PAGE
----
Surya Namaskar (Sanskrit: सूर्यनमस्कार IAST: Sūrya Namaskāra), Salute to the Sun or Sun Salutation, is a practice in yoga as exercise incorporating a flow sequence of some twelve gracefully linked asanas. The asana sequence was first recorded as yoga in the early 20th century, though similar exercises were in use in India before that, for example among wrestlers. The basic sequence involves moving from a standing position into Downward and Upward Dog poses and then back to the standing position, but many variations are possible. The set of 12 asanas is dedicated to the solar deity Surya. In some Indian traditions, the positions are each associated with a different mantra.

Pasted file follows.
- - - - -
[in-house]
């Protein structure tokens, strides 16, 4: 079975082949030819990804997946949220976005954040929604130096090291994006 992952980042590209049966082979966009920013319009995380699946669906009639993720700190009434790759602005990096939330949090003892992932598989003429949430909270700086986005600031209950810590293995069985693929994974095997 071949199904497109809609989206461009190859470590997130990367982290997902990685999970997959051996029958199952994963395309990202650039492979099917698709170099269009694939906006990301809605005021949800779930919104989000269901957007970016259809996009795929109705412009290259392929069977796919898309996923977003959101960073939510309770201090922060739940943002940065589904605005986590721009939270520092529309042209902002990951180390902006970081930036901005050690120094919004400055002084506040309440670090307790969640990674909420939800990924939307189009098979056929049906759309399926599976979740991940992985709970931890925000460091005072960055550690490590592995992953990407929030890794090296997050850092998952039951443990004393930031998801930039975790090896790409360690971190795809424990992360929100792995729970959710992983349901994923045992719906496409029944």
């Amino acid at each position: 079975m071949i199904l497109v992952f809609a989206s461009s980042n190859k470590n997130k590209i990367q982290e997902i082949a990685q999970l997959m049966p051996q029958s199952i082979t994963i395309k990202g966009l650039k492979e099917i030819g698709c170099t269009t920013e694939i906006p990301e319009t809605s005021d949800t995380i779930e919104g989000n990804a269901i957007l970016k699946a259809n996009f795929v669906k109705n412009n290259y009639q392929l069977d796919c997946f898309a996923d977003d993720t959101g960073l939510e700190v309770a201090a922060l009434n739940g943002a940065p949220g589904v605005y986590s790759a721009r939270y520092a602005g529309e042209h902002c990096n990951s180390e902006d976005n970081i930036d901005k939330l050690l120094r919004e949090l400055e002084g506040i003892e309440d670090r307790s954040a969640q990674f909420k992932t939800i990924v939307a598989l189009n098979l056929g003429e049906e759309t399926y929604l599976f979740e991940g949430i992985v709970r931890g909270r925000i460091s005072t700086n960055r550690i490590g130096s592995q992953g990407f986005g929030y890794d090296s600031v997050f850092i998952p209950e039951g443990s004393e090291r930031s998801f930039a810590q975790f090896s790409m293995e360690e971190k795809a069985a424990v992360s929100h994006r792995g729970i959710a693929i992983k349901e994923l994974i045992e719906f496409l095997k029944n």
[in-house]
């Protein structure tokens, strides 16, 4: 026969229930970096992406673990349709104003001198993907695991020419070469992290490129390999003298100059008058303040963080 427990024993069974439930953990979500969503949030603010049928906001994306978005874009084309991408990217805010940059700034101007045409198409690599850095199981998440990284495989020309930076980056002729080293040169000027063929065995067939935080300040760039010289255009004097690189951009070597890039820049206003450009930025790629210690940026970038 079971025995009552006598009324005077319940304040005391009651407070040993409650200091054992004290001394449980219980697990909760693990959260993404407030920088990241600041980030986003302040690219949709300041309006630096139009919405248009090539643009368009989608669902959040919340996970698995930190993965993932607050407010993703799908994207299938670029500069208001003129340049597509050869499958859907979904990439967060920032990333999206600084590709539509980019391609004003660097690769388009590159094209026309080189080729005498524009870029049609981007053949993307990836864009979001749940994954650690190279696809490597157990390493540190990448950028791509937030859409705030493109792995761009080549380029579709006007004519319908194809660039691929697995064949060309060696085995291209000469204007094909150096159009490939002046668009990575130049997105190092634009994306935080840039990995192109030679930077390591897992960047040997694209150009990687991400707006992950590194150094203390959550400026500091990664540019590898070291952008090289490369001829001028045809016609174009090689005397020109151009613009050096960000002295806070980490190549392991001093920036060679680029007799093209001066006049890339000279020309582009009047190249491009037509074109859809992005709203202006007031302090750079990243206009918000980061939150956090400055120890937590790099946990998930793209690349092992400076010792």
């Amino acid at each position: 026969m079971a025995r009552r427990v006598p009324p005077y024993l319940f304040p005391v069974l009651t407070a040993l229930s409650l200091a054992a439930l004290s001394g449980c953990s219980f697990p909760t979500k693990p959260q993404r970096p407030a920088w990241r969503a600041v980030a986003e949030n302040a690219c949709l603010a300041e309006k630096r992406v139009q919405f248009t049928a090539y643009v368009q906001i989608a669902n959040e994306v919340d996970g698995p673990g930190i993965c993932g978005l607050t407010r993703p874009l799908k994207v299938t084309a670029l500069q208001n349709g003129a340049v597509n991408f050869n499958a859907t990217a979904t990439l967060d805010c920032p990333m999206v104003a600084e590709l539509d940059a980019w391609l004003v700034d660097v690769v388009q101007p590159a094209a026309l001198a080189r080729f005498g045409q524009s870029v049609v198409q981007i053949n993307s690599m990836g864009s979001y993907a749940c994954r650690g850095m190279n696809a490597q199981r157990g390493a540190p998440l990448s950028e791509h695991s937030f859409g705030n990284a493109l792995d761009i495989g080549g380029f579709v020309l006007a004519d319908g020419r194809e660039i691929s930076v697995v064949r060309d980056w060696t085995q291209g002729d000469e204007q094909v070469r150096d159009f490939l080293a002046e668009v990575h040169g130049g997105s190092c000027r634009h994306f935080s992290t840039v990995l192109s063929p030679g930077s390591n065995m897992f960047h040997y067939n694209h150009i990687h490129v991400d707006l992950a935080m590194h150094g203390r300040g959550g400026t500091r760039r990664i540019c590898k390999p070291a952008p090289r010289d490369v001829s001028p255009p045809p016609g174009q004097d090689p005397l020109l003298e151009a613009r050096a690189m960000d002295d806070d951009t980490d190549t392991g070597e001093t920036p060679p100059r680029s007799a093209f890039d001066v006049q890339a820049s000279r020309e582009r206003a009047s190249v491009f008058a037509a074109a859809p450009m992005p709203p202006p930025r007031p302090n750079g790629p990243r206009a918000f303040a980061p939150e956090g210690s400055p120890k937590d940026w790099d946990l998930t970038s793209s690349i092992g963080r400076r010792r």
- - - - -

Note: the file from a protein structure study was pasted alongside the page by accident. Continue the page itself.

Variant sequences called Chandra Namaskar (Moon Salutation) have also been created.
Etymology and originsEdit
The name Surya Namaskar is from the Sanskrit सूर्य Sūrya, "Sun" and नमस्कार Namaskāra, "Greeting" or "Salute". Surya is the Hindu god of the sun. This identifies the Sun as the soul and source of all life. Chandra Namaskar is similarly from Sanskrit चन्द्र Chandra, "Moon".
The origins of Surya Namaskar are vague; Indian tradition connects the 17th century saint Samarth Ramdas with Surya Namaskar exercises, without defining what movements were involved. In the 1920s, Bhawanrao Shriniwasrao Pant Pratinidhi, the Rajah of Aundh, popularized and named the practice, describing it in his 1928 book The Ten-Point Way to Health: Surya Namaskars. It has been asserted that Pant Pratinidhi invented it, but Pant stated that it was already a commonplace Marathi tradition.